Perhaps the largest area of confusion surrounding this term is the difference between a machine-gun, assault rifle and an assault weapon (non-military definition). A machine-gun is universally recognized as a fully automatic weapon, while the current statutory definitions for assault weapons describe them as semi-automatic. A key concept in defining the military assault rifle is the ability to provide a large volume of fire through fully-automatic or burst fire modes. Every nation that uses the term assault rifle refers to a rifle with said capability. A semi-automatic rifle does not have the capability to lay down large volumes of fire required for modern military assault operations and has not been defined as an assault rifle by any nation. The term assault weapon seems to be more encompassing than the term assault rifle and leads to confusion that these semi-automatic weapons are fully automatic or would be used by militaries in assault operations. Further, the National Firearms Act of 1934 specifically addresses fully automatic weapons, and the private ownership and usage of them is extremely regulated. To add to the confusion, the media often refers to these semi-automatic rifles as military-style assault weapons.[8] Military assault rifles are also designated under the heading of assault weapon systems by several countries but are capable of full automatic fire creating more confusion.[9]

There is also the perception that firearms that fall under this category can be easily modified for fully automatic fire. This is not the case since the U.S. Bureau of Alcohol, Tobacco, Firearms, and Explosives (ATF) regulations for manufacturers place certain restrictions on firearm product design to comply with the provisions of the National Firearms Act (NFA) of 1934 and the amendments to the McClure-Volkmer Act of 1986 that pertain to machine-gun ownership. These regulations require that semi-automatic firearms sold in the United States be especially difficult to convert to fully automatic operation.

The use of the term assault weapon and its similar appearance to military rifles has led to a misconception that they are more dangerous or powerful than other semi-automatic firearms. In fact, the rifles designated assault weapon are most often small caliber and would be used only for small game such as rabbits or prairie dogs by hunters. Some states ban the use of the most common chambering, .223 Remington / 5.56 x 45 mm NATO, for hunting deer as it is underpowered for that purpose.[10][11][12][13][14][15]

Supporters and detractorsEdit

There are a wide variety of opinions concerning the appropriateness of legislative attempts to ban assault weapons and the suitability of these weapons for private ownership. This section merely attempts to provide the reader with some of the more widely held viewpoints for further consideration.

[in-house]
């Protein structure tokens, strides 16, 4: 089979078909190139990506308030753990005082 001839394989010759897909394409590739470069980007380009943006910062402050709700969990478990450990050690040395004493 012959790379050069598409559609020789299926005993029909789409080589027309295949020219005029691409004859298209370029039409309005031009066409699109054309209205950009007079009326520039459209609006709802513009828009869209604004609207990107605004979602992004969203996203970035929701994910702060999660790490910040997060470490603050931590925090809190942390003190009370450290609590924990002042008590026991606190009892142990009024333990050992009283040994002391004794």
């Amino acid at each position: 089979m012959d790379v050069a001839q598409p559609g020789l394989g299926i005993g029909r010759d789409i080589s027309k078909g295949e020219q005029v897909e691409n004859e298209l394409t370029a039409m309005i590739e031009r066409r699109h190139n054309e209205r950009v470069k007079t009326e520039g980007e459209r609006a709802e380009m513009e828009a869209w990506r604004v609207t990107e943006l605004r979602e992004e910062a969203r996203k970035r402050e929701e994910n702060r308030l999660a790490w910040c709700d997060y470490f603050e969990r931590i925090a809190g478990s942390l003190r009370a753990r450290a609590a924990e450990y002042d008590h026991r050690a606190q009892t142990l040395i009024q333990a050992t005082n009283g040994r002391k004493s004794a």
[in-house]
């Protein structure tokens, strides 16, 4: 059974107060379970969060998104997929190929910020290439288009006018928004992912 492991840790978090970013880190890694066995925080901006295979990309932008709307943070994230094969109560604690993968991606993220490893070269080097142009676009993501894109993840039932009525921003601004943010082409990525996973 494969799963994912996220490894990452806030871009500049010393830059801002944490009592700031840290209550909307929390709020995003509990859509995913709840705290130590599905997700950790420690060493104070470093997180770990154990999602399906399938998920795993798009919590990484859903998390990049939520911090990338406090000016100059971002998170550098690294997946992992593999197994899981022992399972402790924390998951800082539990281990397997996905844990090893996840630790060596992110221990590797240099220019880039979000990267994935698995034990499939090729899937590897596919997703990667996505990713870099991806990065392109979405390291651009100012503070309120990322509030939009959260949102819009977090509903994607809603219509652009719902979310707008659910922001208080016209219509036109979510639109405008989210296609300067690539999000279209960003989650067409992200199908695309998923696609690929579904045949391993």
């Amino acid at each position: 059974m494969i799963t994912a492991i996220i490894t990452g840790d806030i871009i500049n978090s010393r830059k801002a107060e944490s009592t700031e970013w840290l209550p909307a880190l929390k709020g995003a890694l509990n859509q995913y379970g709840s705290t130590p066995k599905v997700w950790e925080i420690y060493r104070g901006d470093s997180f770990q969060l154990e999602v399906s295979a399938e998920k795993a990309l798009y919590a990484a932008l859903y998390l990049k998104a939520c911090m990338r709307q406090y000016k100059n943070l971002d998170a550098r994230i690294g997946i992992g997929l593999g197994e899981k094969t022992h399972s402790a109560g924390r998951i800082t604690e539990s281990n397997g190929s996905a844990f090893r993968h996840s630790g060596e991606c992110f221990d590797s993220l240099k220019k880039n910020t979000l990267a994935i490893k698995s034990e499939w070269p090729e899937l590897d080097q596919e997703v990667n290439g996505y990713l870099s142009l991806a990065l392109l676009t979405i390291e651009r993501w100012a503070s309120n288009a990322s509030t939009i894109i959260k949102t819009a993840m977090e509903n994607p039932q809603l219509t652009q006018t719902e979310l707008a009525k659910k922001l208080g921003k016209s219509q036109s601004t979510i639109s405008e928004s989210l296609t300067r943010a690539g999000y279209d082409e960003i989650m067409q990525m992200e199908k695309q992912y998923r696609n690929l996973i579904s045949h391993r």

Those who support legislative attempts to ban guns, including but not limited to groups such as the Brady Campaign and the Coalition to Stop Gun Violence, are highly critical of the private ownership of these weapons. They hold that assault weapons are designed to maximize lethal effects through a rapid rate of fire and by being spray-fired from the hip. They further contend that because of their design, a shooter can maintain control of an assault weapon even while firing many rounds in rapid succession, and thus, assault weapons pose an especially serious threat to public safety and should be banned. They also believe that all Americans have the right to be safe from gun violence; the availability and lethality of guns, and especially assault weapons, make death or severe injury more likely in domestic violence, criminal activity, suicide attempts, and unintentional shootings; and that it is possible to reduce the number of deaths and injuries caused by gun violence in general with reasonable, common sense policy, but especially through banning assault weapons. Many who oppose weapons of all kinds, but especially assault weapons, contend that there is no need in modern society for weapons, and that weapons only serve to escalate hostile situations, such as in hostage-taking or spree killings.

Those who oppose attempts to ban "assault weapons", including groups such as the National Rifle Association and Gun Owners of America, hold that the statutory laws defining "assault weapons" describe cosmetic appearances, only. As such, the operating characteristics of, and the firepower of these weapons is not significantly different from many other firearms having a different appearance. To bolster this argument, it is often pointed out that many weapons commonly classified as "assault weapons", such as semi-automatic versions of military assault rifles, use smaller calibers and less-powerful ammunition than many legal hunting rifles. They also suggest that these weapons are generally suitable for target shooting, collecting, and when necessary, civil and self defense (for example, to defend life and property during civil disturbances and emergencies when law enforcement services are not available, as evidenced in their successful usage by Korean-American store owners during the 1992 Los Angeles riots). They further contend that these types of weapons are not frequently used in crime, as evidenced by US Department of Justice statistics. Many who oppose attempts to ban assault weapons also assert that the right of Americans to possess them is guaranteed by the Second Amendment.

See alsoEdit